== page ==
The early cosmographical tradition seems to understand both the Throne and the Footstool being located in the farthest reaches of the cosmos and enveloped by light (Nur). "Below Allah," we are told in a hadith, on the authority of Sahl bin Sa'd, "there are 70,000 veils of light and darkness. No one has heard anything about the beauty of those veils but that his soul departed. (20) In another tradition it is said that "between the Throne and the angels are seventy thousand veils of light." (21) Abu al-Shaykh (22) relates a hadith, on the authority of Zurara b. Abi Aufi, that the Prophet asked Jibril whether he had seen his Lord. Jibril shuddered and said, "as it is, between me and Him there are seventy veils of light. If I ever came close to the one nearest to me, I would get burnt." (23) Ibn 'Abbas is reported to have said: "The heavens and the earth, in relation to the abysses beyond them--where there is no heaven and no earth--are like a tent in relation to a desert. What would that tent amount to for someone on this earth?" (24)

The Footstool is said to be under Allah's Throne. (25) The Prophet is reported to have said to Abu Dharr,"O Aba Dharr, the seven heavens in comparison to the Footstool are like a little circle drawn in an expansive desert. And the excess (fadl) of the Throne over the Footstool is like the excess of the expansive desert over that little circle". (26)

"The Footstool is the place for two feet," another Hadith tells us, "and the Throne is such that no one can fathom its measure." (27) Based on the Qur'anic descriptions and the sayings of the Prophet, the cosmos was conceived by the early Muslim scholars as a hierarchical structure with the Throne at the highest limit and the Footstool below it.

The Guarded Tablet (al-lawh al-mahfuz) and the Pen (al-Qalam)

Sacred cosmology conceived the Guarded Tablet (al-law? al-mahfuz) and the Pen (al-Qalam) as integral parts of the creation theme. The Qur'an refers to itself as being recorded and preserved on the Guarded Tablet. (28)

The Pen has been mentioned in the very first revelation which began the descent of the Qur'an: Read in the name of Thy Sustainer, who has created, created Man out of a germ-cell. Read, for thy Sustainer is the Most Bountiful, who taught with Pen; taught insan what he knew not. (29)

It has been narrated on the authority of Anas, who said that the Messenger of Allah said, "Allah has a Tablet, its one side is made of red hyacinth (yaqutah hamara'), the other of green smaragd (dhumurrdah khadra'). His Pen is light; with it He creates; with it He provides provisions [to creation], with it He gives life; with it He [causes creation to] die, with it He honors and with it He debases; and with it He does what He wishes--every day and night." (30) In another tradition, we are told on the authority of Ibn 'Abbas that "Allah's Messenger said: "God created a Tablet from a white pearl (durra bayda' the two sides of which are made of a green chrysolite (zubar jadda khadra'), and the writing on it is of light. Every day He looks at it 360 times. And He gives life and takes it, He creates and gives the means of subsistence, and He does whatever He desires." (31)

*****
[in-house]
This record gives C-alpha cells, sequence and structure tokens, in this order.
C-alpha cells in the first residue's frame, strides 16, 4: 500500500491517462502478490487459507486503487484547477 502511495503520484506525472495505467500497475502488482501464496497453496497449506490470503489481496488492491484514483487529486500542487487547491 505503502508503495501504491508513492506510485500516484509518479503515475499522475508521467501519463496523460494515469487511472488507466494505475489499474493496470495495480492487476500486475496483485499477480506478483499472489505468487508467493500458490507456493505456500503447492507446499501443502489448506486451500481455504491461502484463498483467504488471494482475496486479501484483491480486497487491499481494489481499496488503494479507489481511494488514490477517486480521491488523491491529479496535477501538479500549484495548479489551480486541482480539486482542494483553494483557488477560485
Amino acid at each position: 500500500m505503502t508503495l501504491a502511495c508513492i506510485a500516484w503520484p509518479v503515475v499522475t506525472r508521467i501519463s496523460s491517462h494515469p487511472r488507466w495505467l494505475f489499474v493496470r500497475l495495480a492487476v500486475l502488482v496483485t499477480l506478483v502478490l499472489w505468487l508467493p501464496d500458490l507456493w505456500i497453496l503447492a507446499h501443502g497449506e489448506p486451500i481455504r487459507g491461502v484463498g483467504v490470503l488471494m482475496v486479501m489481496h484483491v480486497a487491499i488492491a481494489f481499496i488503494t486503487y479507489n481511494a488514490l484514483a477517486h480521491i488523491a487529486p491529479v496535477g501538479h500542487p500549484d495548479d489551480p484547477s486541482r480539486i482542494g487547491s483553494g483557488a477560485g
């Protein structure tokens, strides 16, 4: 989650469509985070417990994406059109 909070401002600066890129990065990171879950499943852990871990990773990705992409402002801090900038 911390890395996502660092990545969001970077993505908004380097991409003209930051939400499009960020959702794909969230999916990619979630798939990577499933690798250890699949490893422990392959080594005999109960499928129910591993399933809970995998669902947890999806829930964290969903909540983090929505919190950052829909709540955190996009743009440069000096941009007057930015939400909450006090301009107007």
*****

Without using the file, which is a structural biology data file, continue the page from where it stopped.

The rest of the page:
These condensed formulations were to become the focus of successive generations of Muslims who attempted to understand mystical, legal, moral, and physical dimensions of the traditions about the Tablet and the Pen. In fact, the Islamic tradition conceives the Tablet and the Pen as being the ultimate records of all that was to come to pass by way of existence, may that be of beings or events. The number of a hadith which mention the Tablet and the Pen are not numerous, but their transmission through some of the closest Companions of the Prophet have granted them the foundational position in the making of Sacred Cosmology. A hadith mentioned by Abi al-Dunya in his Makarim al-Akhlaq, Abu al-Shaykh in his Kitab al-'Azama, and al-Bayhaqi in his Kitab Shu'ab al-Iman tell us on the authority of Anas that "the Messenger of Allah said: "Allah has a Tablet made of a green chrysolite under His Throne. On it He has written: Verily, I am Allah; there is no deity save Me. I am Merciful, and I am asked for Mercy. I brought into existence creatures [numbering] some 300 and a few tens (bid'a 'ashra wa thalathmiya'), who so ever from the creation comes witnessing that there is no god except Allah, will enter Jannah.'" (32)